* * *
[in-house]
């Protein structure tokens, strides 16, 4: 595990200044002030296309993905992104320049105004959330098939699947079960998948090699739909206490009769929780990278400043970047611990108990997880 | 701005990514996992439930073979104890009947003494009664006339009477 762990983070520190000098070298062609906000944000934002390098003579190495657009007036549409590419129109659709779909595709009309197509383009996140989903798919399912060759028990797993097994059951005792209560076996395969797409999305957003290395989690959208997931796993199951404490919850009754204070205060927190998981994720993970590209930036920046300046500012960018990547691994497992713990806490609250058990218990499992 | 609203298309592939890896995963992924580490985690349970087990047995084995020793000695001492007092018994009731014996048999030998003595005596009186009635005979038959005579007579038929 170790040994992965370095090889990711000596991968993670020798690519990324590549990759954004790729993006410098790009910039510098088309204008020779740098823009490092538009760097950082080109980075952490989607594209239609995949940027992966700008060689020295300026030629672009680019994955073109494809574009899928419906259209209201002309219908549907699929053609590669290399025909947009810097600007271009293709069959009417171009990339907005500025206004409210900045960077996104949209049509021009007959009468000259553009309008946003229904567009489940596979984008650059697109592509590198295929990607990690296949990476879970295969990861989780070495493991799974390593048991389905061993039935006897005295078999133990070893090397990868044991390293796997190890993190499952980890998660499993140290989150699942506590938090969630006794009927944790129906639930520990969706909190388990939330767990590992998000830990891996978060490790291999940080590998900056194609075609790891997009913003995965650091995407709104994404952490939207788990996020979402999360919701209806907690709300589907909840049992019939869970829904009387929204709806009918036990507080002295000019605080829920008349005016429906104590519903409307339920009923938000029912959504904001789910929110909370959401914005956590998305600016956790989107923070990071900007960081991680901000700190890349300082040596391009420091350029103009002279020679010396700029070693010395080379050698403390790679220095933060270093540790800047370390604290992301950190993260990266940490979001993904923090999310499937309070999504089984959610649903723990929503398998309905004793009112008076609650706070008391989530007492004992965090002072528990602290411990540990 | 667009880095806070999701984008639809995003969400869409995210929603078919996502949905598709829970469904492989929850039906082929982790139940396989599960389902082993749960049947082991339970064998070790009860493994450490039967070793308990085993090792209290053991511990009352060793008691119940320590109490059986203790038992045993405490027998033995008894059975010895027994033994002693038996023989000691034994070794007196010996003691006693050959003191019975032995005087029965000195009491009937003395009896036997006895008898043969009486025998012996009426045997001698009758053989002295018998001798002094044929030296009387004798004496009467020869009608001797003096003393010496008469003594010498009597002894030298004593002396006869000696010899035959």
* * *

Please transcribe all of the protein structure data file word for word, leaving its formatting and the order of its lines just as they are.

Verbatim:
[in-house]
């Protein structure tokens, strides 16, 4: 595990200044002030296309993905992104320049105004959330098939699947079960998948090699739909206490009769929780990278400043970047611990108990997880 | 701005990514996992439930073979104890009947003494009664006339009477 762990983070520190000098070298062609906000944000934002390098003579190495657009007036549409590419129109659709779909595709009309197509383009996140989903798919399912060759028990797993097994059951005792209560076996395969797409999305957003290395989690959208997931796993199951404490919850009754204070205060927190998981994720993970590209930036920046300046500012960018990547691994497992713990806490609250058990218990499992 | 609203298309592939890896995963992924580490985690349970087990047995084995020793000695001492007092018994009731014996048999030998003595005596009186009635005979038959005579007579038929 170790040994992965370095090889990711000596991968993670020798690519990324590549990759954004790729993006410098790009910039510098088309204008020779740098823009490092538009760097950082080109980075952490989607594209239609995949940027992966700008060689020295300026030629672009680019994955073109494809574009899928419906259209209201002309219908549907699929053609590669290399025909947009810097600007271009293709069959009417171009990339907005500025206004409210900045960077996104949209049509021009007959009468000259553009309008946003229904567009489940596979984008650059697109592509590198295929990607990690296949990476879970295969990861989780070495493991799974390593048991389905061993039935006897005295078999133990070893090397990868044991390293796997190890993190499952980890998660499993140290989150699942506590938090969630006794009927944790129906639930520990969706909190388990939330767990590992998000830990891996978060490790291999940080590998900056194609075609790891997009913003995965650091995407709104994404952490939207788990996020979402999360919701209806907690709300589907909840049992019939869970829904009387929204709806009918036990507080002295000019605080829920008349005016429906104590519903409307339920009923938000029912959504904001789910929110909370959401914005956590998305600016956790989107923070990071900007960081991680901000700190890349300082040596391009420091350029103009002279020679010396700029070693010395080379050698403390790679220095933060270093540790800047370390604290992301950190993260990266940490979001993904923090999310499937309070999504089984959610649903723990929503398998309905004793009112008076609650706070008391989530007492004992965090002072528990602290411990540990 | 667009880095806070999701984008639809995003969400869409995210929603078919996502949905598709829970469904492989929850039906082929982790139940396989599960389902082993749960049947082991339970064998070790009860493994450490039967070793308990085993090792209290053991511990009352060793008691119940320590109490059986203790038992045993405490027998033995008894059975010895027994033994002693038996023989000691034994070794007196010996003691006693050959003191019975032995005087029965000195009491009937003395009896036997006895008898043969009486025998012996009426045997001698009758053989002295018998001798002094044929030296009387004798004496009467020869009608001797003096003393010496008469003594010498009597002894030298004593002396006869000696010899035959």